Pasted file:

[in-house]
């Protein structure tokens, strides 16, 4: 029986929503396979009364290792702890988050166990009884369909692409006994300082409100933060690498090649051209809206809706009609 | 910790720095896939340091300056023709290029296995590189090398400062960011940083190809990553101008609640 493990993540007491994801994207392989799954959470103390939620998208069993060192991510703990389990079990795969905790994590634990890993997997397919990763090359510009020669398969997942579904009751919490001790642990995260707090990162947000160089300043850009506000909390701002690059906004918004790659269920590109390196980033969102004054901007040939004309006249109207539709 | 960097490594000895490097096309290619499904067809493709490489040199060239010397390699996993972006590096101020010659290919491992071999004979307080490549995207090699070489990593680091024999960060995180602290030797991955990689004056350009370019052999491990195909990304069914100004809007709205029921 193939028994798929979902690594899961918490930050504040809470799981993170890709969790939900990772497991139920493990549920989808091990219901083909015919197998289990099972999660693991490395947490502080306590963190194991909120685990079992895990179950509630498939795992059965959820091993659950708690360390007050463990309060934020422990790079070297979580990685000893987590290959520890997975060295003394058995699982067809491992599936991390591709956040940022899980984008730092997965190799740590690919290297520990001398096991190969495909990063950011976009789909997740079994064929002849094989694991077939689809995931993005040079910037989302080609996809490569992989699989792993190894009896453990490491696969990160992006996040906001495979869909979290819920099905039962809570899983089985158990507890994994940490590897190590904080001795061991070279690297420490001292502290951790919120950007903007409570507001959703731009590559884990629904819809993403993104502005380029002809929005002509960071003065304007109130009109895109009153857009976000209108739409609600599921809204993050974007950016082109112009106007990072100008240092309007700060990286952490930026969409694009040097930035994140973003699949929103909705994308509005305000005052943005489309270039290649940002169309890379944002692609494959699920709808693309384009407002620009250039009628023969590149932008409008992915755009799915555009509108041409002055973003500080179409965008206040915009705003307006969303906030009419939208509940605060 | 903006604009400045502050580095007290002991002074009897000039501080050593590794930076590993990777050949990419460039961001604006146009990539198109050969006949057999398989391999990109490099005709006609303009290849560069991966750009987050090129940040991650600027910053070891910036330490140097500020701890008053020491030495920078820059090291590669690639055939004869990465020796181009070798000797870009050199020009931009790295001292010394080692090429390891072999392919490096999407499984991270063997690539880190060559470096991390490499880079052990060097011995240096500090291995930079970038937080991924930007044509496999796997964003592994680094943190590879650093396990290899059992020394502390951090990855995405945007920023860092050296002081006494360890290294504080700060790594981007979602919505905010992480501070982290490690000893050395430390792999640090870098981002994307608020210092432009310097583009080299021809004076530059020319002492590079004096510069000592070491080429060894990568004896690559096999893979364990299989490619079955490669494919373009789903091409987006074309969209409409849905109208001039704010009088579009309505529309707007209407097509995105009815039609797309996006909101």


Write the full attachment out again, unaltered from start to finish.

[in-house]
């Protein structure tokens, strides 16, 4: 029986929503396979009364290792702890988050166990009884369909692409006994300082409100933060690498090649051209809206809706009609 | 910790720095896939340091300056023709290029296995590189090398400062960011940083190809990553101008609640 493990993540007491994801994207392989799954959470103390939620998208069993060192991510703990389990079990795969905790994590634990890993997997397919990763090359510009020669398969997942579904009751919490001790642990995260707090990162947000160089300043850009506000909390701002690059906004918004790659269920590109390196980033969102004054901007040939004309006249109207539709 | 960097490594000895490097096309290619499904067809493709490489040199060239010397390699996993972006590096101020010659290919491992071999004979307080490549995207090699070489990593680091024999960060995180602290030797991955990689004056350009370019052999491990195909990304069914100004809007709205029921 193939028994798929979902690594899961918490930050504040809470799981993170890709969790939900990772497991139920493990549920989808091990219901083909015919197998289990099972999660693991490395947490502080306590963190194991909120685990079992895990179950509630498939795992059965959820091993659950708690360390007050463990309060934020422990790079070297979580990685000893987590290959520890997975060295003394058995699982067809491992599936991390591709956040940022899980984008730092997965190799740590690919290297520990001398096991190969495909990063950011976009789909997740079994064929002849094989694991077939689809995931993005040079910037989302080609996809490569992989699989792993190894009896453990490491696969990160992006996040906001495979869909979290819920099905039962809570899983089985158990507890994994940490590897190590904080001795061991070279690297420490001292502290951790919120950007903007409570507001959703731009590559884990629904819809993403993104502005380029002809929005002509960071003065304007109130009109895109009153857009976000209108739409609600599921809204993050974007950016082109112009106007990072100008240092309007700060990286952490930026969409694009040097930035994140973003699949929103909705994308509005305000005052943005489309270039290649940002169309890379944002692609494959699920709808693309384009407002620009250039009628023969590149932008409008992915755009799915555009509108041409002055973003500080179409965008206040915009705003307006969303906030009419939208509940605060 | 903006604009400045502050580095007290002991002074009897000039501080050593590794930076590993990777050949990419460039961001604006146009990539198109050969006949057999398989391999990109490099005709006609303009290849560069991966750009987050090129940040991650600027910053070891910036330490140097500020701890008053020491030495920078820059090291590669690639055939004869990465020796181009070798000797870009050199020009931009790295001292010394080692090429390891072999392919490096999407499984991270063997690539880190060559470096991390490499880079052990060097011995240096500090291995930079970038937080991924930007044509496999796997964003592994680094943190590879650093396990290899059992020394502390951090990855995405945007920023860092050296002081006494360890290294504080700060790594981007979602919505905010992480501070982290490690000893050395430390792999640090870098981002994307608020210092432009310097583009080299021809004076530059020319002492590079004096510069000592070491080429060894990568004896690559096999893979364990299989490619079955490669494919373009789903091409987006074309969209409409849905109208001039704010009088579009309505529309707007209407097509995105009815039609797309996006909101």